Disney (NYSE:DIS) and Home Depot (NYSE:HD) had quite different experiences of 2020. While the home improvement giant was understandably deemed an essential retailer and its brick-and-mortar stores remained open, many of the entertainment powerhouse's operations had to shut down for most of the year. Not surprisingly, Home Depot's revenues surged while Disney's plunged.

Yet despite that contrast in fortune, Disney's stock price fared better than Home Depot's. 

That was the past. For investors considering whether to buy a stock, it's more important to attempt to gauge the company's future and consider it in a long-term framework. With that in mind, let's weigh the merits of Disney and Home Depot to determine which is the better stock to buy now. 

A chart comparing Disney and Home Depot share price return in 2020.

Data source: Ycharts.

Disney  

Disney's theme parks are still facing significant operating restrictions -- and Disneyland remains closed. In the near term, the company's parks segment is likely to experience continued trouble. Coronavirus cases have surged well above previous peaks, and although vaccinations have begun, it will be a while before a significant fraction of the population is inoculated. And it could be longer still before people feel as comfortable around others as they did before the pandemic. However, families have loved going to Disney parks for decades, so it will not be surprising to see attendance and spending at those venues start to surge soon after the worst of the pandemic is in the rear-view mirror.

Meanwhile, Disney's streaming services are thriving as tens of millions of people are spending a lot more time at home. As of Dec. 2, the House of Mouse boasted more than 137 million subscribers across its three services (Disney+, Hulu, and ESPN+). At its investor day event, management said it expects that overall subscriber figure to reach a whopping 325 million at the midpoint by the end of its fiscal 2024. What's more, it expects the segment to be profitable by that point as well.

And while that growth in streaming subscribers will cannibalize some of the revenues it derives from its cable and broadcast channels, the media segment provides meaningful profits. In fact, in its most recent fiscal year, which ended Oct. 3, the media segment generated 111% of Disney's overall operating income. Millions of households are cutting the cord on cable. However, not everyone who currently has cable is going to cancel. That may leave Disney with a sizable portion of its current base of cable-subscribing viewers to supplement its hundreds of millions of streaming subscribers. That's a scenario likely to reward investors for many years into the future.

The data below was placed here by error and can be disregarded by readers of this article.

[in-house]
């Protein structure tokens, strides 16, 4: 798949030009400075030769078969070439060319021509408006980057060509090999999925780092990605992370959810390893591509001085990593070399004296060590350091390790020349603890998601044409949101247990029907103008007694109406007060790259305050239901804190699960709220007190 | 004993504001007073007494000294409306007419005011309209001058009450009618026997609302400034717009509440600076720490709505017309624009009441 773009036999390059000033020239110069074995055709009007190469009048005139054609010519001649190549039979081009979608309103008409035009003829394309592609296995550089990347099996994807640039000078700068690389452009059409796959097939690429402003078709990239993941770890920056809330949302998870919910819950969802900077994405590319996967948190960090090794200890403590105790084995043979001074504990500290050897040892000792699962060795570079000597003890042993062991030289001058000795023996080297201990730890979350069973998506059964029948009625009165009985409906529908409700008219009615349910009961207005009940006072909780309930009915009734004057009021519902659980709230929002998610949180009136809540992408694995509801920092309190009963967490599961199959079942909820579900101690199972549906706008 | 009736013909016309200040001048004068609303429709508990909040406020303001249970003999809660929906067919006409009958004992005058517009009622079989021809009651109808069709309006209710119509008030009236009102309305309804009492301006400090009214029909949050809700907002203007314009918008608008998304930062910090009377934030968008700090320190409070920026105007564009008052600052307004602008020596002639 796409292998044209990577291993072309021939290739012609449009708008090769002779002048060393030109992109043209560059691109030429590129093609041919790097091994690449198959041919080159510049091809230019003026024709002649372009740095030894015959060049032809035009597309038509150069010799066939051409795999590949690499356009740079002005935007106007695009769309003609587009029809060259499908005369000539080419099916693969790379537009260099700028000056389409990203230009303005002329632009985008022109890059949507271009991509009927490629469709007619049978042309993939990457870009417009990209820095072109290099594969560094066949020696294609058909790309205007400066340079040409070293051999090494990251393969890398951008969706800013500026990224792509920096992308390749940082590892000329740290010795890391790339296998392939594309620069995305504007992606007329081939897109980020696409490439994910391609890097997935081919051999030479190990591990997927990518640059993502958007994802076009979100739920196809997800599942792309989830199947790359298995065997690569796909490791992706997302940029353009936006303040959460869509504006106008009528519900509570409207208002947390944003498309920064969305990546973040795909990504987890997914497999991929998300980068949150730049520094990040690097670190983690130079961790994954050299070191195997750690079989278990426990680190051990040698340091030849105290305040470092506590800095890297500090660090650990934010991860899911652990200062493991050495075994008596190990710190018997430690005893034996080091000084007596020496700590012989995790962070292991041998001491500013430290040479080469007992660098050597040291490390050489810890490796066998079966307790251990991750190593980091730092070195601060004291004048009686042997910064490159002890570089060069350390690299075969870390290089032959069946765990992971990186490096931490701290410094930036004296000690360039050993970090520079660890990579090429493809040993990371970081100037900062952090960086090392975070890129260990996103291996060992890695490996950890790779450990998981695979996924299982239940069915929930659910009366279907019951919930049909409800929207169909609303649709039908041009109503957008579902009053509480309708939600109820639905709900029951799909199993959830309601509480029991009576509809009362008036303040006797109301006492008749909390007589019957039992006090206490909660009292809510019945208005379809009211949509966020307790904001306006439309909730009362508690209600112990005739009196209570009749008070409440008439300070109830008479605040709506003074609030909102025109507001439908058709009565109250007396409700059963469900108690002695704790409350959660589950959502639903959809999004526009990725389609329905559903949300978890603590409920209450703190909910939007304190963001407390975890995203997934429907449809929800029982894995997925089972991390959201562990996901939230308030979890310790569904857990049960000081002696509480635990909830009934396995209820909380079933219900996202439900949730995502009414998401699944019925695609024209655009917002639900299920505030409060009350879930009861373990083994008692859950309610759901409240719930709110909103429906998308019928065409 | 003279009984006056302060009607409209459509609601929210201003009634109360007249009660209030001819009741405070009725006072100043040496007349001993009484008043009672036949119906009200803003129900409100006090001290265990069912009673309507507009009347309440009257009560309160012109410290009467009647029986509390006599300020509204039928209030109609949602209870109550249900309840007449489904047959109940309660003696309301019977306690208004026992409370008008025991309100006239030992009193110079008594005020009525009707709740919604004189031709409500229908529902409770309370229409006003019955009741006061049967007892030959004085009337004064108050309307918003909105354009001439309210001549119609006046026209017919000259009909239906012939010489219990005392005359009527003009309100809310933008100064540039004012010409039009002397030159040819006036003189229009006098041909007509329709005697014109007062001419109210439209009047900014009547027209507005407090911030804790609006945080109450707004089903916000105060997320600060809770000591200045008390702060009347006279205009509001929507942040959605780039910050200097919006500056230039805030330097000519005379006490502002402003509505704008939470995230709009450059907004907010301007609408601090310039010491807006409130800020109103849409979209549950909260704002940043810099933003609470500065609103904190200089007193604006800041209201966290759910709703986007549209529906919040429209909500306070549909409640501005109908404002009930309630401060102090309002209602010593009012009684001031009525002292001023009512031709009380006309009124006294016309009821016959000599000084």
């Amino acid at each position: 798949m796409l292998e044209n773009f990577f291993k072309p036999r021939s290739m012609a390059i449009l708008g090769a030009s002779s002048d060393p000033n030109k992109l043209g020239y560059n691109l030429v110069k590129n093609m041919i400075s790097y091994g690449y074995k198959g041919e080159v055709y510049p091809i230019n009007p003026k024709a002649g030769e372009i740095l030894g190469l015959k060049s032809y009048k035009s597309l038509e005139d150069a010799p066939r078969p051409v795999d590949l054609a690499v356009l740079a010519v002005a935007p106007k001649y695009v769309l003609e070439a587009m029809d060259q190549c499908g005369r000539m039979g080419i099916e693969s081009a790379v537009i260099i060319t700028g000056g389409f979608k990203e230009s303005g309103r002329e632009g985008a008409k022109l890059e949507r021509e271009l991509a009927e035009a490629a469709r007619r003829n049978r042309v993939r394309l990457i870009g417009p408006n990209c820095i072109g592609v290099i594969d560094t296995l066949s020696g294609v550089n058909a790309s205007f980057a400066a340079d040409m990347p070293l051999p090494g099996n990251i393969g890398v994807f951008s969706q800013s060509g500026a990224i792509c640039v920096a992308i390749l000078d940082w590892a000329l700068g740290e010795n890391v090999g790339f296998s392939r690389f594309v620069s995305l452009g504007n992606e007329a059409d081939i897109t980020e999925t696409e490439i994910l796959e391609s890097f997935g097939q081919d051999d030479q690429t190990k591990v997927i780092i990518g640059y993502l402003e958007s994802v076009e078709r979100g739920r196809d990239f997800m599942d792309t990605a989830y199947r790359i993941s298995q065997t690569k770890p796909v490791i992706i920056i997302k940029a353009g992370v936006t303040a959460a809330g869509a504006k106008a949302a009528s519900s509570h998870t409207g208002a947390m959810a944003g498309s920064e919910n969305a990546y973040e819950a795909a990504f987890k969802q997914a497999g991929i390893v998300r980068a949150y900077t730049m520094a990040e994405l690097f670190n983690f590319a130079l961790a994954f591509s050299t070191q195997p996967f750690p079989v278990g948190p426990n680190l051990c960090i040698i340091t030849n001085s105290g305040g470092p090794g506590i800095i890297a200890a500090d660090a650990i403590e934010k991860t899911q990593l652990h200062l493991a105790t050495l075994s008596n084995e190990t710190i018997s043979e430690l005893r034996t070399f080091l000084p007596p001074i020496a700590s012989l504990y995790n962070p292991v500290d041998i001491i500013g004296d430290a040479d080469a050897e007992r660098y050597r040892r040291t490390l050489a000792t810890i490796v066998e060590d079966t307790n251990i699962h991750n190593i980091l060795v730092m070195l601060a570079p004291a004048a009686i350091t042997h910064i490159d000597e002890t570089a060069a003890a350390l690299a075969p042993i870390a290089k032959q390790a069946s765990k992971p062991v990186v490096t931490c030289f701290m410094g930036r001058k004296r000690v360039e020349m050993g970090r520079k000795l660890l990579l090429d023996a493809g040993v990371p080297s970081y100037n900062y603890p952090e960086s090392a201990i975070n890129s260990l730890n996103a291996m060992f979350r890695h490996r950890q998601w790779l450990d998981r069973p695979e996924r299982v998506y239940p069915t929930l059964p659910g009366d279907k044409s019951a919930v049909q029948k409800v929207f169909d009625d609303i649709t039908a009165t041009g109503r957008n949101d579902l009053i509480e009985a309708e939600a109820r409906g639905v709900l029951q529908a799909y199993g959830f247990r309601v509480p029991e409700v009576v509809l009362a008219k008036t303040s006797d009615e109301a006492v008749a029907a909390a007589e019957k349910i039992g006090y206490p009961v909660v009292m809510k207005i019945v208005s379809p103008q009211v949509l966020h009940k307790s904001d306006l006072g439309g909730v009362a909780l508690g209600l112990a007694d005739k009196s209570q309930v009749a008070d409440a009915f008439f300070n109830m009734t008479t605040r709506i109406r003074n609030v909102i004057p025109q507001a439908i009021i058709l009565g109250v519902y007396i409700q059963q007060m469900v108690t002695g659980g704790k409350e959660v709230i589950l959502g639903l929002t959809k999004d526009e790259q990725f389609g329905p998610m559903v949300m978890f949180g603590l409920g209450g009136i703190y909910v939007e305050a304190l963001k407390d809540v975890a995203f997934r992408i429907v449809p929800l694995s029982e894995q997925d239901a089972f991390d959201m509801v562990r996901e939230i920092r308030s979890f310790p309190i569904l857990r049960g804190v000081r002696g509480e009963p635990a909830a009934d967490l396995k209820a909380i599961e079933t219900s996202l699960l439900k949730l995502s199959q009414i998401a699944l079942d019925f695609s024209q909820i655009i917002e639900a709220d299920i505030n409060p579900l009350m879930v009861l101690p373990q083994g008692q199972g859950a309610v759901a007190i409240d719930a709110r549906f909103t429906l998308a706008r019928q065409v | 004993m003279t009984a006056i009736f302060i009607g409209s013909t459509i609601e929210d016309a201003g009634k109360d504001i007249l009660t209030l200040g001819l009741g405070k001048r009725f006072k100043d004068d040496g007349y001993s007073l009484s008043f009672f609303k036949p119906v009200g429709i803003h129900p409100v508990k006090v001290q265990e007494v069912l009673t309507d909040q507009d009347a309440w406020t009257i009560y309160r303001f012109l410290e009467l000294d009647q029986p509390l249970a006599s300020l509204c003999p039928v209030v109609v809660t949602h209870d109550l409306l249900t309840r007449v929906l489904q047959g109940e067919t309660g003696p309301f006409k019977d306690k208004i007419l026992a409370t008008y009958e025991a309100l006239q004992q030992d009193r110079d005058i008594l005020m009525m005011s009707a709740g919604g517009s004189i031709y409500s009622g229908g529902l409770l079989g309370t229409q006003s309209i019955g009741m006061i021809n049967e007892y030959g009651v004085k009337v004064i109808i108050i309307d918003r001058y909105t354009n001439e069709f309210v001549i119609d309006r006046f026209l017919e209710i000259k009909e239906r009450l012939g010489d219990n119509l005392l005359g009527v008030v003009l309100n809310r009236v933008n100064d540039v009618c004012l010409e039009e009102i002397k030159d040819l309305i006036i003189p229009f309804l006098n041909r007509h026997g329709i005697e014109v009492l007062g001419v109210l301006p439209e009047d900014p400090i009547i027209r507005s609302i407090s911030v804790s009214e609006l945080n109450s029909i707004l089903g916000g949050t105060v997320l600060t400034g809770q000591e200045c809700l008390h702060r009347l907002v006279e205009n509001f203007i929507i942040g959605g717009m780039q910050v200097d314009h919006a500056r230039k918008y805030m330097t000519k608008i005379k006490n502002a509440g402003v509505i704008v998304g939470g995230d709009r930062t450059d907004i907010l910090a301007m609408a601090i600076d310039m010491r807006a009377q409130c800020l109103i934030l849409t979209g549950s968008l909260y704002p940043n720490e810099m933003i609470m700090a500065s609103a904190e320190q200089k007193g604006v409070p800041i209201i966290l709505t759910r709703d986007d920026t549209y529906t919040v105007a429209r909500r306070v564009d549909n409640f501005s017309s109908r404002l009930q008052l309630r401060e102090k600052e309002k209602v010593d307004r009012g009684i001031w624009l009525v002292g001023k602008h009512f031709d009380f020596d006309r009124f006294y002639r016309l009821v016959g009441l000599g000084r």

A woman appearing to be considering between two options.

Image source: Getty images.

Home Depot 

In the first nine months of its fiscal 2020, Home Depot's revenue was up 18% from the same period a year ago. People cooped up in their homes have taken on home-improvement projects both as a necessity and a pastime. The home now needs to be an office, a school, and a place for keeping oneself entertained. That is leading people to either update their spaces or add new spaces entirely.

Many renters have decided rather than updating spaces that belong to someone else, they want to purchase homes --  and homeowners tend to spend more on their homes than renters do. Additionally, since owning a home is a long-term commitment, this could drive increasing home-improvement spending far beyond the end of the pandemic.   

Finally, one of the pandemic's lingering effects may be that more people will continue to work from home, at least for some part of the week. That could spark further spending on upgrading home offices as well as for ongoing maintenance of those spaces. 

Overall, conditions point to continued increases in spending at Home Depot for a population whose homes are now fulfilling even more roles than they did before. That said, it's unlikely that Home Depot will be able to sustain its double-digit percentage revenue growth rate. In the last decade, Home Depot grew at a compound annual rate of 5.2%. That's the general level of growth that investors can expect from Home Depot in the long run. 

The verdict 

A chart comparing Home Depot and Disney on various financial metrics.

Data source: Ycharts. PE = price to earnings, PS = price to sales

Disney is trading at a premium compared to the Home Depot. Still, that premium can be justified because it has historically been the more profitable company. What's more, the investments that Disney is making in its streaming services make it more likely to achieve higher revenue growth than Home Depot. Therefore, investors who are deciding between these two incredible companies should go with Disney.